A gas which can power cars and heat homes has been made using a renewable process for the first time.
Propane, which makes up the bulk component of liquefied natural gas, has previously only ever been produced from fossil fuels.
But a team of scientists at Imperial College in London has successfully demonstrated that they can make propane from glucose using a genetically engineered version of the bacterium E coli.
"We can now make a product that until now was only available from fossil fuels and it's chemically identical," said Patrik Jones, the lead author of the study published in the journal Nature Communications on Tuesday. "It should work exactly the same as normal propane."
The new work only produced tiny quantities of propane, but is proof that it could be produced without the need for its two usual sources of production - petrol refining and natural gas processing.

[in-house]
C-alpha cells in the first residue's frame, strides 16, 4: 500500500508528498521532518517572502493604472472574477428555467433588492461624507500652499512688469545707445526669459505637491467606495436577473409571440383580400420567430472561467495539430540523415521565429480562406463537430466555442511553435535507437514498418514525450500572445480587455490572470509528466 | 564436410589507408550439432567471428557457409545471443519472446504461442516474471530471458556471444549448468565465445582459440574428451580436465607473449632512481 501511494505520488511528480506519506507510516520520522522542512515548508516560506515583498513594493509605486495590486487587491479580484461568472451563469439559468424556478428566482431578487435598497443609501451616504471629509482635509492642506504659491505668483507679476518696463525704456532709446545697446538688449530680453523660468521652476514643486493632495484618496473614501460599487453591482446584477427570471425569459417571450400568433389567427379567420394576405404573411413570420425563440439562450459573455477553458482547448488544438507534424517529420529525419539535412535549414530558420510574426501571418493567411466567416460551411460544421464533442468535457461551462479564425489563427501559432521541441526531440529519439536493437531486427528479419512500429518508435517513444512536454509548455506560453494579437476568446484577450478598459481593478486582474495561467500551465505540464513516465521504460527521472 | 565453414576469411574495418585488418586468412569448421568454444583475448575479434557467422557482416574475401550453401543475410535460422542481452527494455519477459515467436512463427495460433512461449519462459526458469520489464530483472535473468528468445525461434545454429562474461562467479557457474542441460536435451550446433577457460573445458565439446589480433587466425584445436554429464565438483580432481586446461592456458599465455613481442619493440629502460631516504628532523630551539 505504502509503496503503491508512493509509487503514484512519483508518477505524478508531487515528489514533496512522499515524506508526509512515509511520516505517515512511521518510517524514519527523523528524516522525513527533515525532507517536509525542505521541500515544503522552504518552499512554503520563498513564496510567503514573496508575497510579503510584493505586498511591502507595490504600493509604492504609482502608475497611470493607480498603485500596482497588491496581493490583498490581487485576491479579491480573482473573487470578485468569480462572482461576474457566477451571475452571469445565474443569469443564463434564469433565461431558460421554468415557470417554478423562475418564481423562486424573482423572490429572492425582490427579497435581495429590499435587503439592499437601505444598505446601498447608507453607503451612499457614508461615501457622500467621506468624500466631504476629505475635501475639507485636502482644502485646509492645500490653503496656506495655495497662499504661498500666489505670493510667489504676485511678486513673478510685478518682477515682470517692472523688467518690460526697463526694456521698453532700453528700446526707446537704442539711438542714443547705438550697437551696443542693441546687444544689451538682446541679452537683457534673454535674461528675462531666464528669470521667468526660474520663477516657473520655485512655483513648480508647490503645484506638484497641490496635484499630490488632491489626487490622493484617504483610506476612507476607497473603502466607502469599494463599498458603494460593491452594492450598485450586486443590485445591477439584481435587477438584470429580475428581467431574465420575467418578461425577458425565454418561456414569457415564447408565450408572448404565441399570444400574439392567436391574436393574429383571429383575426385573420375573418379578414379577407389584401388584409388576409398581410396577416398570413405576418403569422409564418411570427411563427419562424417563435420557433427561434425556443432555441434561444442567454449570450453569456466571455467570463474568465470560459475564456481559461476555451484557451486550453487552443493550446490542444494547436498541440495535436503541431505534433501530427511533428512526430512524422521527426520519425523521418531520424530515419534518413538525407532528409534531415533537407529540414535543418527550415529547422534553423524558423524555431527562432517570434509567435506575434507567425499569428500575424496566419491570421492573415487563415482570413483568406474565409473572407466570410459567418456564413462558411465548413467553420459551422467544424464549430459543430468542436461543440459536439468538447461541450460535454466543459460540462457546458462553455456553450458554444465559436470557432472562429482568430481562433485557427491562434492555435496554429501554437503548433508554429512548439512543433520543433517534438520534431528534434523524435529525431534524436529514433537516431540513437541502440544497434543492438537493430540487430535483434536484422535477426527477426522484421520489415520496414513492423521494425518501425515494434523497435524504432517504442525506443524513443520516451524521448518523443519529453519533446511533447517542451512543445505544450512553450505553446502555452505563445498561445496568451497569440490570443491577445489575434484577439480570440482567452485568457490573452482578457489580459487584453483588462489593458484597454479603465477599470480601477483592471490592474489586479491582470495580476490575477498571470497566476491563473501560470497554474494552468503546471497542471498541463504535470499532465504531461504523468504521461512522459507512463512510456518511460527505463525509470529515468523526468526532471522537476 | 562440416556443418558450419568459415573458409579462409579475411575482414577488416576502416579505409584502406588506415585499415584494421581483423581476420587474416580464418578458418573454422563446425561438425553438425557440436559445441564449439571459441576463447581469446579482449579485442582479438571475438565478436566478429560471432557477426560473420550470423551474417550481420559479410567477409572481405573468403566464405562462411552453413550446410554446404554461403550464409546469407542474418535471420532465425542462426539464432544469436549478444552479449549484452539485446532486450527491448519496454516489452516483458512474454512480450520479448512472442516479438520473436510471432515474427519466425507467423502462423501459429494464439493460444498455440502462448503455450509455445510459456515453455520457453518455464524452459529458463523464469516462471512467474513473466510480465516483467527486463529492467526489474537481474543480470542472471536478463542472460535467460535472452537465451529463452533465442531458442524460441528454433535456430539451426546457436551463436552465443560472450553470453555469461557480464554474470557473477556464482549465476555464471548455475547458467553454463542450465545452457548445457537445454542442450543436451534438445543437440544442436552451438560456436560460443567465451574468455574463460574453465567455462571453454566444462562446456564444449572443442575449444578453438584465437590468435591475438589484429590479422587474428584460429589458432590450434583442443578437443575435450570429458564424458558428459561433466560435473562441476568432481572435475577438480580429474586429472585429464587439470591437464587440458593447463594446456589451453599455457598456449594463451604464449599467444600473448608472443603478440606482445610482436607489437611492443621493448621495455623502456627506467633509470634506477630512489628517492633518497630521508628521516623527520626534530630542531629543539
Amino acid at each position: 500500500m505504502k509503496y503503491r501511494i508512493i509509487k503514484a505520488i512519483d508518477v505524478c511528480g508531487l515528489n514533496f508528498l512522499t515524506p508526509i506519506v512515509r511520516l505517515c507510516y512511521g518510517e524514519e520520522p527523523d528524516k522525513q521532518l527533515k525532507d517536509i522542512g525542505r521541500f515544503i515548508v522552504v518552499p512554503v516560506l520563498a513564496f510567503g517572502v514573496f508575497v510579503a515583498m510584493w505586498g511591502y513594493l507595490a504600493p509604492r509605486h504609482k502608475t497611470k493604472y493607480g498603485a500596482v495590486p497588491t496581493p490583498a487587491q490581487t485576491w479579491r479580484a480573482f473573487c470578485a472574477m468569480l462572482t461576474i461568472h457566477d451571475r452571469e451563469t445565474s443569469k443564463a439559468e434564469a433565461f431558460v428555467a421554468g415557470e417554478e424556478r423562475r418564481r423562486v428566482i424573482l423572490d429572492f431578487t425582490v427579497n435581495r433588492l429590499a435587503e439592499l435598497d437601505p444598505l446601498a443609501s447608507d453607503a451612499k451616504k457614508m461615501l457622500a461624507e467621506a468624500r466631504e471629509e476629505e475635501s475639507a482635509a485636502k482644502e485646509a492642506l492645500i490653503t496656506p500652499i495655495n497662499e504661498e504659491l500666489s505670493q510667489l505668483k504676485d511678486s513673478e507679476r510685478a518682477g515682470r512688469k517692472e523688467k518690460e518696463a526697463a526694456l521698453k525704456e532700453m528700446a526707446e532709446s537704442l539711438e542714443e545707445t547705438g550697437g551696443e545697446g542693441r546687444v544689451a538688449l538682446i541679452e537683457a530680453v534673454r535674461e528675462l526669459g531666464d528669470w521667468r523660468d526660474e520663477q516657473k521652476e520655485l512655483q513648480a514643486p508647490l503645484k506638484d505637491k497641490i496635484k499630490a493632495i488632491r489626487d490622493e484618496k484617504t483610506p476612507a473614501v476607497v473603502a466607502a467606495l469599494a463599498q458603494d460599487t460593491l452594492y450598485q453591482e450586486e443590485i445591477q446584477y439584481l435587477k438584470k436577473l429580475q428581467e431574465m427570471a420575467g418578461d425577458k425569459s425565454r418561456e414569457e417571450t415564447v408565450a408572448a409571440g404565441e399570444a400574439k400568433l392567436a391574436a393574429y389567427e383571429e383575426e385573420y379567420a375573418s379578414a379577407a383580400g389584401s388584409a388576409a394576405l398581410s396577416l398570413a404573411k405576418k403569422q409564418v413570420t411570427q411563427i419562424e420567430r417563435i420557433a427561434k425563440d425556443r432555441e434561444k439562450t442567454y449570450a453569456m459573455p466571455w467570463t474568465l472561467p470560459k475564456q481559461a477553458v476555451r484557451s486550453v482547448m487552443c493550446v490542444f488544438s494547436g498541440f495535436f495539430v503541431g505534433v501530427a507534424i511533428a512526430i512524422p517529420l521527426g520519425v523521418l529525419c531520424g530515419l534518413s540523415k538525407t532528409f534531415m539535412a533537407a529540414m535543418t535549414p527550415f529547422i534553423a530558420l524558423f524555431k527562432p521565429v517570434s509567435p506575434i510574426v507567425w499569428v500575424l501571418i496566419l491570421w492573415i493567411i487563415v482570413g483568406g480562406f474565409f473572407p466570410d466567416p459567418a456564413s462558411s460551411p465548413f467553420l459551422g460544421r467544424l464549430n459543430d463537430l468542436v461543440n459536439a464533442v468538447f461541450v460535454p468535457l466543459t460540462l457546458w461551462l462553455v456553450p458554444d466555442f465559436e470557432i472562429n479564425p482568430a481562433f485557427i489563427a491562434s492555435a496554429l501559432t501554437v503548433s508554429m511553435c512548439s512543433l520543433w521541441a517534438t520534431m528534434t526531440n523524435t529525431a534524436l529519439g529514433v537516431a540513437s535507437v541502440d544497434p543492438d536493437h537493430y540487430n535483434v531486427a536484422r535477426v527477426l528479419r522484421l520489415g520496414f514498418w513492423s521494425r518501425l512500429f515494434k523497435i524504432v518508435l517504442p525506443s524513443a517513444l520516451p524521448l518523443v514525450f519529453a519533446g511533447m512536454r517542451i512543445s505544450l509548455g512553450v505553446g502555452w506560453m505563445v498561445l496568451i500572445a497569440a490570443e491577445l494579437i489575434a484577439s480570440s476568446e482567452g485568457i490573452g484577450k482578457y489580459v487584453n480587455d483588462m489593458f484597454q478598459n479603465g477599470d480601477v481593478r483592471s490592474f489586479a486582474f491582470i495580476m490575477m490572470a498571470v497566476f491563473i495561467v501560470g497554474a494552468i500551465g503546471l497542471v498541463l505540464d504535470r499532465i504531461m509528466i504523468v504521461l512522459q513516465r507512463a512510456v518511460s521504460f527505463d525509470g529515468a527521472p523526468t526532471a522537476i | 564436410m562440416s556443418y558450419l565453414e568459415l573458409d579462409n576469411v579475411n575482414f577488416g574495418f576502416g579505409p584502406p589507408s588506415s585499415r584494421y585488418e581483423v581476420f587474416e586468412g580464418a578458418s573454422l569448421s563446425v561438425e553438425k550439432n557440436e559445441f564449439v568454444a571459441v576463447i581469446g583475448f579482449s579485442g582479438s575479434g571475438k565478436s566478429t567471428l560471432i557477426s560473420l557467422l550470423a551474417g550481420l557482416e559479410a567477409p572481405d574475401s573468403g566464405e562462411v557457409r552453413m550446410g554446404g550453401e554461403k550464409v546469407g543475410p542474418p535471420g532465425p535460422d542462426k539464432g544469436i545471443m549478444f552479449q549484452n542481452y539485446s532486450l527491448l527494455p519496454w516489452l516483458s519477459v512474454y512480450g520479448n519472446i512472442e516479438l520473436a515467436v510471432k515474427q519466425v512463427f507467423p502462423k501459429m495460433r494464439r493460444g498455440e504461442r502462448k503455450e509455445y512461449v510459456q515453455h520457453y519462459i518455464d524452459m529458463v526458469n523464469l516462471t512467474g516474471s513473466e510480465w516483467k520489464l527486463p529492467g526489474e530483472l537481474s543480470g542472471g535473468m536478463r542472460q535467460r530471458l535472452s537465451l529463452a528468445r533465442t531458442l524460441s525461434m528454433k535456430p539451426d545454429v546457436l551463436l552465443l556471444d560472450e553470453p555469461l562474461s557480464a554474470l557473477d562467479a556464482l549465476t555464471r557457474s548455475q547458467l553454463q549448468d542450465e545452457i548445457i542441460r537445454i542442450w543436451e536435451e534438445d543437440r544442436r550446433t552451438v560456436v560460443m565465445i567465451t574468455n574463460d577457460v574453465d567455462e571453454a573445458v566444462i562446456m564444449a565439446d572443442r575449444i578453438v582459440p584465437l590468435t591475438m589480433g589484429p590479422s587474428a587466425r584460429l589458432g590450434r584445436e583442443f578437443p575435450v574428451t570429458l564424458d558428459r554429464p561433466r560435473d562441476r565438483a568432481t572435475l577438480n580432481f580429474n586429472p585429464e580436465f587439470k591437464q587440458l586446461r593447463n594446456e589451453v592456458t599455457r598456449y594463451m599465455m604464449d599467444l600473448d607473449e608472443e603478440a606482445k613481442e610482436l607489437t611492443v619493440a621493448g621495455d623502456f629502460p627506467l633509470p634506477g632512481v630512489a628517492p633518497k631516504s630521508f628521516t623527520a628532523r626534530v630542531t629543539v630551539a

"It's not something that's going to be used by industry today, but it is important and significant," said Jones, who added he would need to scale up production by three magnitudes to attract investors.
To make the propane, the team "hijacked the assembly line" of the biological process of fatty acid synthesis in E coli, introducing a group of enzymes into the bacterium.
Two more enyzmes were then added to eventually turn the smelly fatty acid into propane.
Producing petrol or diesel would be much more complex, Jones said.
"Fossil fuels are a finite resource and as our population continues to grow we are going to have to come up with new ways to meet increasing energy demands. It is a substantial challenge, however, to develop a renewable process that is low-cost and economically sustainable," he said.